In short, don’t count on a “green” product to sell itself in today’s market. For the majority of consumers (at least in the U.S.), concern for the environment is trumped by self-interest. (It would be interesting to do some brain-scan neuromarketing studies to further evaluate the potency of the green message.) If you want it to move beyond niche status, be sure your product has got something beyond its green heritage going for it.
I agree with everything you said. Being “green” is a habit, and as we know, most people are already set in their habits and don’t want to change (even if they know it’s for the better).
It may very well take a generation or two for most people to have “green habits”. People today need to make a conscious choice to be green and be dedicated to the practice. It is not as easy as one may seem because it does take effort to change your lifestyle.
You see many more marketers trying to push “green” products but only use the “green” label as their motivation. Like you said above, they need to demonstrate how the product is better or more efficient AND it’s green for consumers to purchase the product.
I believe we are still in the early stages of the green movement and being environmental friendly as a nation. The high gas prices over the last two years have really made people aware of these things and have for the first time made people think about their habits and the effect they have on the environment.
This will be an exciting time in history to watch how people change their habits and thinking in regards to alternative energy and being green.
Although not your topic, I think any discussion about green marketing needs to have background info about how big corporations and their lobbyists sold us an unsustainable lifestyle while receiving tax breaks. In other words they no longer know how to make money without government intervention somehow.
I agree that green marketing does not always work but neither do many other types of marketing (like buy American or save $(although that one often works).
Green is gaining ground though in peoples mind and in time we will buy green or not breathe.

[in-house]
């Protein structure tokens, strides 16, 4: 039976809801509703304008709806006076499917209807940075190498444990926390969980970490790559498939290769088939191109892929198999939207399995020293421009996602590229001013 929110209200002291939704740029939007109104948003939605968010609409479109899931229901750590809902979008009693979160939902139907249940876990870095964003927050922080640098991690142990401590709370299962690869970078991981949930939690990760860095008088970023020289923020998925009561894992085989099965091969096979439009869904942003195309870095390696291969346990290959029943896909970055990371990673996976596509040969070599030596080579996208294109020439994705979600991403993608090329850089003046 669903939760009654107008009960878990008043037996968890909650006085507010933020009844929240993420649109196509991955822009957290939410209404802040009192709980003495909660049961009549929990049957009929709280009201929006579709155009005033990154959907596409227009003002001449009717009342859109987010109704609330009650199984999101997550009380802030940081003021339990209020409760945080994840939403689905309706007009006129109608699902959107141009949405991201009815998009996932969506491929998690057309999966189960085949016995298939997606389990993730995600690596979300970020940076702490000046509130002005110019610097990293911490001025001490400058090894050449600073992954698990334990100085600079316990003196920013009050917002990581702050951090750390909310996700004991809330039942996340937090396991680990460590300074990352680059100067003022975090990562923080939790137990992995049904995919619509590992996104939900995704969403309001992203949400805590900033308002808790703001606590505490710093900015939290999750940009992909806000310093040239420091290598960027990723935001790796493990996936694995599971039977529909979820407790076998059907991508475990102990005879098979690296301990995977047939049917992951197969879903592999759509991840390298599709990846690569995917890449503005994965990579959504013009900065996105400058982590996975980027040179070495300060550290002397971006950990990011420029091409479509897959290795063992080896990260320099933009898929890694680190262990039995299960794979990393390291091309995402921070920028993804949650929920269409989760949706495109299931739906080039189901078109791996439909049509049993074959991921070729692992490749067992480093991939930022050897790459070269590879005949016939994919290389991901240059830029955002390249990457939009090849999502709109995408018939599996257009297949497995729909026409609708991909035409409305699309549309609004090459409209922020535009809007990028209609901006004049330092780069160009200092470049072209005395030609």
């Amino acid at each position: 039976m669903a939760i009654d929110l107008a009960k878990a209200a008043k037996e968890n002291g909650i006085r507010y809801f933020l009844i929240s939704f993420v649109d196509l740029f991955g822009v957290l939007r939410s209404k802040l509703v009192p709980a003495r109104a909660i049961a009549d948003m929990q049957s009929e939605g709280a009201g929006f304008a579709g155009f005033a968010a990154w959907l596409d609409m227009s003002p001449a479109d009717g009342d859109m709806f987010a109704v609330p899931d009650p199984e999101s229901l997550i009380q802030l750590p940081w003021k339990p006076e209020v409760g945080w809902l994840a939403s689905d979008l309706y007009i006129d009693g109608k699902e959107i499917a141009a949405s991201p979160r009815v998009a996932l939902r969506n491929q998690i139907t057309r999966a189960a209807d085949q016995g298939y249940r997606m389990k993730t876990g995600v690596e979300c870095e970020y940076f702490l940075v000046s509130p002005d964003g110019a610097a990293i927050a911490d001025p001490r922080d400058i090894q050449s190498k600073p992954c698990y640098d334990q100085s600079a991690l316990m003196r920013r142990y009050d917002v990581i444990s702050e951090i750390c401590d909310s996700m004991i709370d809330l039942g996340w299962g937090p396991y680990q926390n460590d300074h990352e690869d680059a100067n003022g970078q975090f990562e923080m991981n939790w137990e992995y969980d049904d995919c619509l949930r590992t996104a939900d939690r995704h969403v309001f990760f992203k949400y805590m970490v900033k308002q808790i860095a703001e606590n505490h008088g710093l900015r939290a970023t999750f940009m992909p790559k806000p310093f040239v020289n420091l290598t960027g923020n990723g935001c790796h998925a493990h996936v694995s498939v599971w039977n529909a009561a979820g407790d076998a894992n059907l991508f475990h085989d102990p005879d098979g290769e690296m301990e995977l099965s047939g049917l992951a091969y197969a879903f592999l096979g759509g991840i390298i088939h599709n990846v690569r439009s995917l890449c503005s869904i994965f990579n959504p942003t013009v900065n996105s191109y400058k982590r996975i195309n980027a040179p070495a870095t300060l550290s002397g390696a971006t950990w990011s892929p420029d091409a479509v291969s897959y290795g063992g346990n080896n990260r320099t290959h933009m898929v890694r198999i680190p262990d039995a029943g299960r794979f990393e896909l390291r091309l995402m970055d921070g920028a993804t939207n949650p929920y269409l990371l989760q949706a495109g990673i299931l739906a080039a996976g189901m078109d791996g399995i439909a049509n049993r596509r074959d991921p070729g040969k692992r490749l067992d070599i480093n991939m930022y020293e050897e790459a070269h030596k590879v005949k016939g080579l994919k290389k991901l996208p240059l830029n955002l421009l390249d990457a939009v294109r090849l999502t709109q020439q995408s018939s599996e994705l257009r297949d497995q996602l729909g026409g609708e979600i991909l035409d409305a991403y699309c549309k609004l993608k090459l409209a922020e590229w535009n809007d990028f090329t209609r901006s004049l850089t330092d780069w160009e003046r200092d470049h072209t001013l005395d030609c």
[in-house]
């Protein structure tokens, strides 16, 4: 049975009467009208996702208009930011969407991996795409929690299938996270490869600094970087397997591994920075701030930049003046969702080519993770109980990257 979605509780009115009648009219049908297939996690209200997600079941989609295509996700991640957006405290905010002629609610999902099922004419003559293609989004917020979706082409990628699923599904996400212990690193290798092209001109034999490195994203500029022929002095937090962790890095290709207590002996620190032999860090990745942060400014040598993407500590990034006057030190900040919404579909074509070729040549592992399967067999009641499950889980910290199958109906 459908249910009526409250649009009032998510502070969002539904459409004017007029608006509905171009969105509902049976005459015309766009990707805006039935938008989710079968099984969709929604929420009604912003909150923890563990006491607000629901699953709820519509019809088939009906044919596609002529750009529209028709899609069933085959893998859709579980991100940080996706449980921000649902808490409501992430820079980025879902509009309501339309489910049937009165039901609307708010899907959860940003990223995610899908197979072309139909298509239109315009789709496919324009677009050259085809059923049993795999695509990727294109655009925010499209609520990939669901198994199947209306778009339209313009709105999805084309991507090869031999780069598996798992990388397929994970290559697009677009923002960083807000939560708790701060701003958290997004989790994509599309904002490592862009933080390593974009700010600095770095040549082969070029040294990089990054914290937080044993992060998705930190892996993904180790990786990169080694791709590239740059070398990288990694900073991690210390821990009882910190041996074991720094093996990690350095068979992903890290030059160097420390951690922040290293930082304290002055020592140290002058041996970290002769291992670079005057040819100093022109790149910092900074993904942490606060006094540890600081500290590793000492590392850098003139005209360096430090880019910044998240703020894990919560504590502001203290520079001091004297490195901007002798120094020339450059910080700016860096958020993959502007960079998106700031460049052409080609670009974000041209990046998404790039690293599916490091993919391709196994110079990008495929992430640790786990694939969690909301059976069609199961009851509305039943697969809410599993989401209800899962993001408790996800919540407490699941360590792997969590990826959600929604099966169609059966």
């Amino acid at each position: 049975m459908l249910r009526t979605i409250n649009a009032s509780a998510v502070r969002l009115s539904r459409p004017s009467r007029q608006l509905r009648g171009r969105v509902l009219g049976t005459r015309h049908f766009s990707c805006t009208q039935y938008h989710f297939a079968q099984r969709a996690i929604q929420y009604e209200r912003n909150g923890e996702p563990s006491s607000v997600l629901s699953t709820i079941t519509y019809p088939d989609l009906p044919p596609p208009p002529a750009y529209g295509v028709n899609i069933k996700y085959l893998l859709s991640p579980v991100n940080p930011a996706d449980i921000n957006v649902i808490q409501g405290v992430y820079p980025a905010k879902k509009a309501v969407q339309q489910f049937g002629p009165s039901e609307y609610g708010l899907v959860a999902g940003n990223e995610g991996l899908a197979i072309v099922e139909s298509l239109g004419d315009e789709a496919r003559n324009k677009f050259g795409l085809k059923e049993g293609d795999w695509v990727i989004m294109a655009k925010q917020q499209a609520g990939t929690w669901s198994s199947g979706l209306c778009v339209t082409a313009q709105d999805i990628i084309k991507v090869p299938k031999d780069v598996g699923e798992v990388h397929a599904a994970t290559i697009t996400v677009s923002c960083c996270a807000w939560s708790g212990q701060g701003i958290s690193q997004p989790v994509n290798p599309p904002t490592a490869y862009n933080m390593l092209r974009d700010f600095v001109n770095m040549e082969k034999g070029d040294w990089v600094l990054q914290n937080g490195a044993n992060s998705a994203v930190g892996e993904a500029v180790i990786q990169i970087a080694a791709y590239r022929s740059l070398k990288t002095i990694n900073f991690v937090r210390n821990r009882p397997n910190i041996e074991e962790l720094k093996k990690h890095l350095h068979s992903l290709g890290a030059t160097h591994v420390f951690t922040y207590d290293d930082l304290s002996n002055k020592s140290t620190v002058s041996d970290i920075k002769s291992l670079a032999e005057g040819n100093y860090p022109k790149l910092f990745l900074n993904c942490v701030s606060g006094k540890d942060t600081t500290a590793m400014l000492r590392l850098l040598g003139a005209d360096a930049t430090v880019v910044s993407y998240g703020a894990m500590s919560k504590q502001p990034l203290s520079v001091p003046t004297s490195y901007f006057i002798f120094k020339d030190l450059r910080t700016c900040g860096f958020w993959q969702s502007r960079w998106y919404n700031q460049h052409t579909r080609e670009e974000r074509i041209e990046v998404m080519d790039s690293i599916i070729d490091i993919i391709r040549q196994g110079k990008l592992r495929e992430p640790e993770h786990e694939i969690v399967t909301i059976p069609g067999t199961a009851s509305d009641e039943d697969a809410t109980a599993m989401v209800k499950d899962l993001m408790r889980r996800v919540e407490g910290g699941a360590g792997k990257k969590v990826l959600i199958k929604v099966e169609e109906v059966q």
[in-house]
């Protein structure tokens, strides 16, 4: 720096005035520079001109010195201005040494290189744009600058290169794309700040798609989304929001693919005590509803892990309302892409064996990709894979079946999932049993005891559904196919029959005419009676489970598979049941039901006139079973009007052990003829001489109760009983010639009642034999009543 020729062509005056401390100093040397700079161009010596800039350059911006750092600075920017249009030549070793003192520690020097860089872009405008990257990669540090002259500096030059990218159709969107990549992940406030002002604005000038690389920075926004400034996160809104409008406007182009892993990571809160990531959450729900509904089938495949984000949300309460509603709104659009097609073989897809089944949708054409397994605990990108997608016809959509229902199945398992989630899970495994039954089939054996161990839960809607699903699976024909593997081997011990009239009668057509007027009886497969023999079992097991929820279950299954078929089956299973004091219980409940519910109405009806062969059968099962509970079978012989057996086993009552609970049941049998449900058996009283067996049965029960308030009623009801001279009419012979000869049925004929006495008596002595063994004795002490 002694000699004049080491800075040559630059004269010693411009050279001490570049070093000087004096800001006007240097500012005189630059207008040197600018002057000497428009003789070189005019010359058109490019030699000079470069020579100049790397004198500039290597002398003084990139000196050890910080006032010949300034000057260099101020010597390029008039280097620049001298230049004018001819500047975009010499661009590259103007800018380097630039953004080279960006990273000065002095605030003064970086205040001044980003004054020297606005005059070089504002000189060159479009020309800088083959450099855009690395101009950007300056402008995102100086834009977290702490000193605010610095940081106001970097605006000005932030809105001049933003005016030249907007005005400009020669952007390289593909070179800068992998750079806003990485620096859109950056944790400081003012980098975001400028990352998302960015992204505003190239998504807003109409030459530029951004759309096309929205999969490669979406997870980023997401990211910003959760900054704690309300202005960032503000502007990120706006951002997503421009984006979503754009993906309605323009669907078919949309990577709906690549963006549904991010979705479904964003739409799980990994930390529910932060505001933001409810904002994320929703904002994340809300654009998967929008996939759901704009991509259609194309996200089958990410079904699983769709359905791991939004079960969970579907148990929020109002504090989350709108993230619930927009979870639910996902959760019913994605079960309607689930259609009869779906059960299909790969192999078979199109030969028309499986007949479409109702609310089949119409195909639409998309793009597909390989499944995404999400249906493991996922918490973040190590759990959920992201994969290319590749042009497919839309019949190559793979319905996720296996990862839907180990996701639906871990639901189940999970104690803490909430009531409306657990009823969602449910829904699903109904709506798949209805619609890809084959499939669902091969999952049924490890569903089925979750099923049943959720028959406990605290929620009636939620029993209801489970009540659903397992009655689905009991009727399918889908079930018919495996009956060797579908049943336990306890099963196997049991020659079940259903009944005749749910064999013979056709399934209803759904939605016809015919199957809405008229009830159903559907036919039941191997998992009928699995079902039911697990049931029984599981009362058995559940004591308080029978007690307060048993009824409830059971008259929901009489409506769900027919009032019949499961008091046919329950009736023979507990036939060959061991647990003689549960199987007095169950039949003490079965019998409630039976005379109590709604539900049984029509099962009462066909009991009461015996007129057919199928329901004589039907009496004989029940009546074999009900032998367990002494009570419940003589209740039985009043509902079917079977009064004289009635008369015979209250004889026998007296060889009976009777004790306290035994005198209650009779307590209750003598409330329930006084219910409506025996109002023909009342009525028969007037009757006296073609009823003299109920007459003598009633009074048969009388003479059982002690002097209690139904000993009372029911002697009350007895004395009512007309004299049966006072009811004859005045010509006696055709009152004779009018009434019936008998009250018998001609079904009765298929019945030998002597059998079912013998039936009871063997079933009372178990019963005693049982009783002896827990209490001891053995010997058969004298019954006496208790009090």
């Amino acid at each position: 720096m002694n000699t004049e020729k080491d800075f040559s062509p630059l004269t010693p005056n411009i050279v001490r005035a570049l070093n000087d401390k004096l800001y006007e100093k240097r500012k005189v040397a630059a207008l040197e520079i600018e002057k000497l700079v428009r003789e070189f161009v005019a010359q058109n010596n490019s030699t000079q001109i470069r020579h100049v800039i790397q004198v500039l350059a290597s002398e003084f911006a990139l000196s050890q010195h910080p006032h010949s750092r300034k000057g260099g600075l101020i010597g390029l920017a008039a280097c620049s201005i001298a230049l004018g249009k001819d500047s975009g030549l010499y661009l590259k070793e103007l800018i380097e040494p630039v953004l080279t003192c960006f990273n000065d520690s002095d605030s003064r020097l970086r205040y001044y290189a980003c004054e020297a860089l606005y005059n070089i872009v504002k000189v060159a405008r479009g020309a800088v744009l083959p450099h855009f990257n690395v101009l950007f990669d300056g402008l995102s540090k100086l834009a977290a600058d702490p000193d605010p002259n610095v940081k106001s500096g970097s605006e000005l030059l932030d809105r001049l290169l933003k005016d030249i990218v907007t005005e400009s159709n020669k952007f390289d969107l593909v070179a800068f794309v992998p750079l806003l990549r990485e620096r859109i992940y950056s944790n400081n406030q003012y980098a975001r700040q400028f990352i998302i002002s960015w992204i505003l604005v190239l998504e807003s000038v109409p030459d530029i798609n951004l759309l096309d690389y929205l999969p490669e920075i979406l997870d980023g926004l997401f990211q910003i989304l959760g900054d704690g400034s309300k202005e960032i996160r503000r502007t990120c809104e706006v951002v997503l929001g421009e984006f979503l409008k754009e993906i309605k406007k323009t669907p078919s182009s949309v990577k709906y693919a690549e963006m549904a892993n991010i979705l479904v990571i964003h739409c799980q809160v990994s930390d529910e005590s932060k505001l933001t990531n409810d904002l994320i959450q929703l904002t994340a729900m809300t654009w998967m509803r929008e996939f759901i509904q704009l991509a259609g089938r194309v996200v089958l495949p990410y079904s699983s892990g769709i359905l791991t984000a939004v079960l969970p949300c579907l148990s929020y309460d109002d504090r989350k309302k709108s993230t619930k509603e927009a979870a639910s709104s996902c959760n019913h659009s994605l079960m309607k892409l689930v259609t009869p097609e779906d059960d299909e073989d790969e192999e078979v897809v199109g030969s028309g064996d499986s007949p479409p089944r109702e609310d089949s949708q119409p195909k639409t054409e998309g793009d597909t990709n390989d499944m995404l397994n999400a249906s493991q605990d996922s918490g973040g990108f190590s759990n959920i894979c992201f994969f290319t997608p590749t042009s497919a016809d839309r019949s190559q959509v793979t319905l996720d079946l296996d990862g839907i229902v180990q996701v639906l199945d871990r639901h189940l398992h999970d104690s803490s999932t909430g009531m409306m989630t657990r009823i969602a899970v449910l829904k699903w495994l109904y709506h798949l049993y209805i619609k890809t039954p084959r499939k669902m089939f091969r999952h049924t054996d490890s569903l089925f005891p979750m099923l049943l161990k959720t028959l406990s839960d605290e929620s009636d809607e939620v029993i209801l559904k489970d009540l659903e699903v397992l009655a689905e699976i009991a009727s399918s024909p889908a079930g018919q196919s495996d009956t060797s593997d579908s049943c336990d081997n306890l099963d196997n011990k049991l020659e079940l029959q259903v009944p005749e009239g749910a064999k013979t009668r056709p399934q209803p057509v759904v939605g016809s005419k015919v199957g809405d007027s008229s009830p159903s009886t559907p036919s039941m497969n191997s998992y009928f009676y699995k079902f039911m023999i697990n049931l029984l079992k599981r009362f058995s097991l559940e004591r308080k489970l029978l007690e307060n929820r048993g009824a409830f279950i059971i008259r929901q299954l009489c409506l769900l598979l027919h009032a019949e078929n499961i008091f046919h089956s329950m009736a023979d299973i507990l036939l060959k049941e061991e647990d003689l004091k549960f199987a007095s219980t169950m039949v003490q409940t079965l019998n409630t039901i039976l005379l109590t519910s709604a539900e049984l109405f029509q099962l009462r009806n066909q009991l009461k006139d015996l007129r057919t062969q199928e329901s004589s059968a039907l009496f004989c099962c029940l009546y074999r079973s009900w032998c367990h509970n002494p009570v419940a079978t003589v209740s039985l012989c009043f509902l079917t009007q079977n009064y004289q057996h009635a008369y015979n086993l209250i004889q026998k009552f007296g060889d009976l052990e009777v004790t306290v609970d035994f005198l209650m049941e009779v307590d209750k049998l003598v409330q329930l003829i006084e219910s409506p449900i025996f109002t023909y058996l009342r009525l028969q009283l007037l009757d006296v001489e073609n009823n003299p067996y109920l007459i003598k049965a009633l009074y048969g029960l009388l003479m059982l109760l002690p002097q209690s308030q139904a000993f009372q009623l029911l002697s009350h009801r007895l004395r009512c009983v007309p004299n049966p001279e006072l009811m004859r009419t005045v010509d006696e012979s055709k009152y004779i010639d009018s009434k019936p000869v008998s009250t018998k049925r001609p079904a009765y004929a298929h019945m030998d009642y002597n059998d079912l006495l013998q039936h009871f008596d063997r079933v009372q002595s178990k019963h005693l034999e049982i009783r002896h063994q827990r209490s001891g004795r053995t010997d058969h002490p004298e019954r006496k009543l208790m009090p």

Issues such as these are being discussed with great passion among environmental non-profits. I think we’re seeing a massive swing from “dark green” environmentalism (i.e. making people feel guilty or shameful) to “bright green” tactics (i.e. showing a positive tomorrow that’s available today). This is a great summary of exactly the kinds of strategies both marketers AND non-profits will have to pursue to bring about a healthy but profitable world.
The only thing I have to disagree with you on is that auto manufacturers definitely do NOT merely provide what consumers want. They have a substantial cost to re-fit any assembly lines, so it’s been much easier for them to creatively market SUVs than follow any emerging trends… so we see an increase in emotional/identity techniques and less about meeting actual needs (the “occasional imperative” of off-roading taking center stage in many instances).
Interesting point about “bright green” marketing, Stanley. That seems like it might work better than the guilt approach.
Perhaps you give too much credit to automotive marketing prowess. At best, I think, they might gain a competitive edge when consumers are looking in a particular category. One could argue that the US car makers really pushed their smaller models by pricing them at lower profit margins than their big SUVs and trucks. Undoubtedly, though, their marketing dollars went to those vehicles that had the best combination of potential unit sales and profitability. Chicken or egg? 🙂